Jamie was getting abit too excited about the prospect of sunrise, making sure he had plenty of battery in his camera left, but I had to gently remind him that we were absolutely rubbish and unlucky when it came to views at sunrise. Ayers Rock been a classic example when it was completely littered with cloud. This looked to be going down the same route, and the rain came pouring down. After the one hour-ish walk to Machu Picchu from the sun gate, to our surprise it was about to turn quite sunny and that obviously meant better photo opportunities. Sun rise was a gonner, but at least it was nice and sunny for when we were to walk around it. Jamie didn´t really get the chance for photo opportunities though at first, as due to strict regulations, the superman outfit and Machu Picchu combined was forbidden, so he was forced to get changed and then climb the steep steps again to see it all.
Target reached. Here we are then at Machu Picchu, the Inca site founded by Hiram Bingham back in 1911. It is actually quite hard to believe that the Spanish never found this place, as it´s not exactly small. They were obviously more bothered about Cuzco than this gem in the mountains. You see this splendid Inca site on so many google images and on postcards, but you really can´t imagine what it is going to be like until you see it with your own eyes. we walked around the site, but as predicted, I was quite tired from the past few days, and the adrenalin just seemed to stop carrying me around by that point. Everyone was shattered, so it took the mickey alittle (but was also funny at the same time), when people who turned up on the day all in clean clothes and could be heard saying "I´m sick of climbing steps" after around 2 minutes of climbing up hill. Yes you guessed it, it was those loud Americans again.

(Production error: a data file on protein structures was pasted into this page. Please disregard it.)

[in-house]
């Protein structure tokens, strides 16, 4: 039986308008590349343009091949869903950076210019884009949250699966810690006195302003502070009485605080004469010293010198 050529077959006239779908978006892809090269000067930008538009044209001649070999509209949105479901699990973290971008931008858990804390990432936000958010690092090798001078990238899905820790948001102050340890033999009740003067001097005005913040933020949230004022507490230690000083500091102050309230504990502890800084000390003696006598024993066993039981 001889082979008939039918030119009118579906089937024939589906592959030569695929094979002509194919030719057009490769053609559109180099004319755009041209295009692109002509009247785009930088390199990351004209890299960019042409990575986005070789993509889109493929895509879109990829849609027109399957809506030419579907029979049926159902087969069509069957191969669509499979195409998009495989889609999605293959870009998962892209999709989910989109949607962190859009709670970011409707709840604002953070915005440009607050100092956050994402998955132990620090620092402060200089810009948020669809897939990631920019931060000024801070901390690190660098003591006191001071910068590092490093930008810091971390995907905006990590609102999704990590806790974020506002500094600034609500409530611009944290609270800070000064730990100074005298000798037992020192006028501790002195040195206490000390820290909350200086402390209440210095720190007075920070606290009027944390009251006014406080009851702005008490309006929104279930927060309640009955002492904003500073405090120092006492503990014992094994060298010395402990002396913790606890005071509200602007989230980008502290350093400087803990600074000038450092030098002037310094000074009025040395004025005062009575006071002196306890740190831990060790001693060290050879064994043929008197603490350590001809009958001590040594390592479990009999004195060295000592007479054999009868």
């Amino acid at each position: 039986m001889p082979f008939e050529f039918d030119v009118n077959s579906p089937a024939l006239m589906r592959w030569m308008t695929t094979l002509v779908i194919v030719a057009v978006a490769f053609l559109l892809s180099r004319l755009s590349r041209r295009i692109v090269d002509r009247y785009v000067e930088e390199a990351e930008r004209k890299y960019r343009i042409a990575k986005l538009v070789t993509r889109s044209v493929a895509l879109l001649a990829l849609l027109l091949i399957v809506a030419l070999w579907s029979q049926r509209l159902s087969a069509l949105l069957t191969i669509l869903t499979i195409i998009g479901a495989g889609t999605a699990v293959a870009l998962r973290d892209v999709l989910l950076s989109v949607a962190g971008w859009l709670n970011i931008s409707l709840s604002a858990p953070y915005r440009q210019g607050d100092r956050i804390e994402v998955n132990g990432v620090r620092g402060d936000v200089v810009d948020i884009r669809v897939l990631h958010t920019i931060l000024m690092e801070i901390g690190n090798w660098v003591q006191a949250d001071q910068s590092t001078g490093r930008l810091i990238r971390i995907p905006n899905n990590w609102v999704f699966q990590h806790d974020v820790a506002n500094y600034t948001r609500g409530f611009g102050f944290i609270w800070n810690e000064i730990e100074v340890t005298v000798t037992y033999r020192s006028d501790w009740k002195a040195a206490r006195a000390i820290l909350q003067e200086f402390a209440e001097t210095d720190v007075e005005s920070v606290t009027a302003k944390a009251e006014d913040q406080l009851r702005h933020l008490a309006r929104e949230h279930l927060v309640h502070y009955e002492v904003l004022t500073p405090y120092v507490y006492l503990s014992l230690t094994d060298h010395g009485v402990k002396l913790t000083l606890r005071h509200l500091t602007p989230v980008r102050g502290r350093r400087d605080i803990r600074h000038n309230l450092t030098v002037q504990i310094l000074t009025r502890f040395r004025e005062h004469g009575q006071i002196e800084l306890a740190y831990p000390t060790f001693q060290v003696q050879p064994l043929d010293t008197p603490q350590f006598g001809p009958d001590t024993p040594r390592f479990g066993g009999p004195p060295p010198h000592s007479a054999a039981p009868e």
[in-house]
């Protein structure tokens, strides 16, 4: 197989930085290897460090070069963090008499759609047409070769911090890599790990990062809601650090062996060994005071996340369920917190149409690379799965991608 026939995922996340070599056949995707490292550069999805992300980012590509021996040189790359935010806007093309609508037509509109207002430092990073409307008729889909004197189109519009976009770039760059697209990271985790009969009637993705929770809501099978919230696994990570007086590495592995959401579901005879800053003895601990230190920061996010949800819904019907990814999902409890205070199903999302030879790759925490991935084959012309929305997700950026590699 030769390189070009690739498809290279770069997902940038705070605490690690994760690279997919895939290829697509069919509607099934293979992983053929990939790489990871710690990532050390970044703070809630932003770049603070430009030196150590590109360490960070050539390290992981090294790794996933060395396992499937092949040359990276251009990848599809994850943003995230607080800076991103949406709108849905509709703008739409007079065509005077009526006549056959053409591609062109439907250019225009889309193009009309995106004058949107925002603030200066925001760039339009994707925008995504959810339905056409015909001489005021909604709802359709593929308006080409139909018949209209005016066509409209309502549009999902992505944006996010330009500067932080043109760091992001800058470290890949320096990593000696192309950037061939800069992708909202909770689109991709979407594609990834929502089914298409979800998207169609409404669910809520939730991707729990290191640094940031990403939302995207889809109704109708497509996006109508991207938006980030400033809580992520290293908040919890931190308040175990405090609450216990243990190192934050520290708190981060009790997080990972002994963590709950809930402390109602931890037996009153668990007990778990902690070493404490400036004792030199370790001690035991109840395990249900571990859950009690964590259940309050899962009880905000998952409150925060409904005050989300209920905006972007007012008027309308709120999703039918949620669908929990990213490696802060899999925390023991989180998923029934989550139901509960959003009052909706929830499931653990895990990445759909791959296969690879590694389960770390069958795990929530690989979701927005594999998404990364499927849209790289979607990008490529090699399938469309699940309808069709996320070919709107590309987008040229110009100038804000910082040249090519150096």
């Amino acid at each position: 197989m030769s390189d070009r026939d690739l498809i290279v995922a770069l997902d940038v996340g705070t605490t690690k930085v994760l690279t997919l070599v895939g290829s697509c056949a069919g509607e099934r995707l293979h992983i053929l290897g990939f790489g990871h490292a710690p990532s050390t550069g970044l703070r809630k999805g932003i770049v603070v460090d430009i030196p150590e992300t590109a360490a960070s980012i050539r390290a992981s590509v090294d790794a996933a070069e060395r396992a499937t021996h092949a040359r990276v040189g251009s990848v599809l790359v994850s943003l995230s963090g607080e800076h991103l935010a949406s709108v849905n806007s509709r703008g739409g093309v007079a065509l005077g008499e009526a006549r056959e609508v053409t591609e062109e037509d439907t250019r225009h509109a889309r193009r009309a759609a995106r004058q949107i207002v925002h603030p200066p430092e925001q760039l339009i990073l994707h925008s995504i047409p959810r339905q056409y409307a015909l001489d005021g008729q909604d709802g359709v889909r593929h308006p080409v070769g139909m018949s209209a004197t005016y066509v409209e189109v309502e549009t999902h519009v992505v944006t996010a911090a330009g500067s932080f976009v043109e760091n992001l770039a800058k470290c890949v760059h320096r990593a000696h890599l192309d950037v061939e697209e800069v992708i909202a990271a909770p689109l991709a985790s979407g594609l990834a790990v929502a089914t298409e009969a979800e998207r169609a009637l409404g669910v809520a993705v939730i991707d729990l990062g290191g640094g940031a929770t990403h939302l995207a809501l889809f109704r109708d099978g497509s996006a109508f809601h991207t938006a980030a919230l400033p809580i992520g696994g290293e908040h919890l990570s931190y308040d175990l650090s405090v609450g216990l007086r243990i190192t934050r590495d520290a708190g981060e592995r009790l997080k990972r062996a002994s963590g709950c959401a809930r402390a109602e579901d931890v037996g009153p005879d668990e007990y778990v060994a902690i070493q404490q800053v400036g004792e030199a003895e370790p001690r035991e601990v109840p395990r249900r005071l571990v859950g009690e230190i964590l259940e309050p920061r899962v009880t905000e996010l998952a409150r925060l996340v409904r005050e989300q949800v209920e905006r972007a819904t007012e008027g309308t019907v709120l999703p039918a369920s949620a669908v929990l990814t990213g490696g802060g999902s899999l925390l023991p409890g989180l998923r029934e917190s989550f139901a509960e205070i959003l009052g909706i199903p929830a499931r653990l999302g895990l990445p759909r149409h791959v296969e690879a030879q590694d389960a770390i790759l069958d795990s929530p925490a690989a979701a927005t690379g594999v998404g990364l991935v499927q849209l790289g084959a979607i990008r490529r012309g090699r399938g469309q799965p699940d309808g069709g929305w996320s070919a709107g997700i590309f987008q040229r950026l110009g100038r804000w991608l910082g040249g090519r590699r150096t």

So after around two hours of walking around this natural wonder of the world and having taken a stupid amount of pictures, it was time to leave. It was only around 9 in the morning still. I wasn´t leaving just yet, I first had to get my passport stamped as proof I visited Machu Picchu (just incase all the pictures were not enough). I then went and ate a ridiculously over priced ham sandwich. I haven´t felt that ripped off since I bought chicken and chips at Leeds Bradford airport back in 2004.